Answer the Customer’s Question: What’s In It For Me?
Why do we buy anything? People buy products and services that fulfil a need – that benefit them in some way. For example, a man may buy a large saw, not because he wants a saw but because he wants to cut down the large tree in his garden. The brochure tells him that the blade has been strengthened. The man doesn’t care about this. He just wants to know that the blade won’t break half way through cutting the tree.
It may seem that there is only a slight difference between a feature (the strengthened blade) and a benefit (the tree is cut down quickly and easily), but it is one which can make a large impact on your profit.
Selling the benefits of your product shows your prospective customers how it can improve their life/business etc. It’s your job to ensure they instantly know why they should buy, and your website, brochure and any other sales copy should reinforce this. Don’t leave it up to your potential customer to join the dots. In the brief moments you have their attention you need to be certain that they know exactly what your product is offering them. Remember, selling should be all about your customer, not your product. The first question your prospect will ask is: What’s in it for me? It’s your job to answer them.
Match Prospects to Benefits
Do we know enough about every prospect to say how our product will specifically benefit them? Not always – but there are ways to narrow down which benefits are likely to be of interest to particular sections of businesses or consumers. With the help of targeted b2b and b2c data, it is possible to identify and address the specific needs of individual market groups. Direct marketing gives you the opportunity to segregate your prospects into groups based on age, gender, interests, occupation etc, so that your marketing can tell the right people about the right benefits to them. E.g. A large plasma TV can be sold to the male market as the ultimate companion for a die-hard football fan, highlighting the surround sound and the screen size which makes a person feel as though you’re at the match. To your female market the TV can be sold as the essential tool for a girl’s night in. (Show me a female who isn’t going to be impressed by a larger than life sized Johnny Depp on their screen!) The better you target benefits to your customers, the more powerful your marketing will become.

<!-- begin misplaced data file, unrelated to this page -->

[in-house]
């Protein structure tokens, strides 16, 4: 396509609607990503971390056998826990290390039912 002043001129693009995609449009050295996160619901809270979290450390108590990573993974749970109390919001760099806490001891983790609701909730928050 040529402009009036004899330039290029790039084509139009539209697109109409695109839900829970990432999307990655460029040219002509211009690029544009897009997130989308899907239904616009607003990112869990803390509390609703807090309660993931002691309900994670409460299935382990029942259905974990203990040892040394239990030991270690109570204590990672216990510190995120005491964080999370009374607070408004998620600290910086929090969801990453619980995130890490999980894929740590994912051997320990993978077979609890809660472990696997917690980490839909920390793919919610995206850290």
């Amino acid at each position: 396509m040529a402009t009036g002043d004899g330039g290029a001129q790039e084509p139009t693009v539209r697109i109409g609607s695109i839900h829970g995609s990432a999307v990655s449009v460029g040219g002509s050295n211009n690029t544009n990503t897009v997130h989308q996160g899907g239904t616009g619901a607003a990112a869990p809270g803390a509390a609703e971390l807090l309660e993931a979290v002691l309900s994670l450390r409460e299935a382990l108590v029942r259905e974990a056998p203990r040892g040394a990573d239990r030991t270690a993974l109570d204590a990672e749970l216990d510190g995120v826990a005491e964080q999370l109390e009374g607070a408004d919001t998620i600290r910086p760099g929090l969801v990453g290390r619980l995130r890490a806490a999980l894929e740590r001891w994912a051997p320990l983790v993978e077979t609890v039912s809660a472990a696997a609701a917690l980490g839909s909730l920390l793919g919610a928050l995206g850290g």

Any sales copy should instantly tell your prospects what’s in it for them, making it clear what problem it will solve and how it will change their life. But, it’s also persuasive to show them what the absence of this product will mean for them. Fear can be a great motivator in buying decisions. Anti-wrinkle products are proficient in this tactic.
Benefits… Benefits… Benefits?
Companies often make the mistake of focusing on their achievements or harping on about their mission statement – whilst these are strong supporting features of a brand, they alone won’t sell your product. You can move on to describe the features later, but the key benefits should be at the forefront of your sales copy. It’s worth reminding yourself of the difference between features and benefits at the start and end of writing your copy. Sometimes it’s easy to get carried away with fancy language and huge claims, rather than sticking to the most important factor – identifying the prospects’ needs and selling the solution.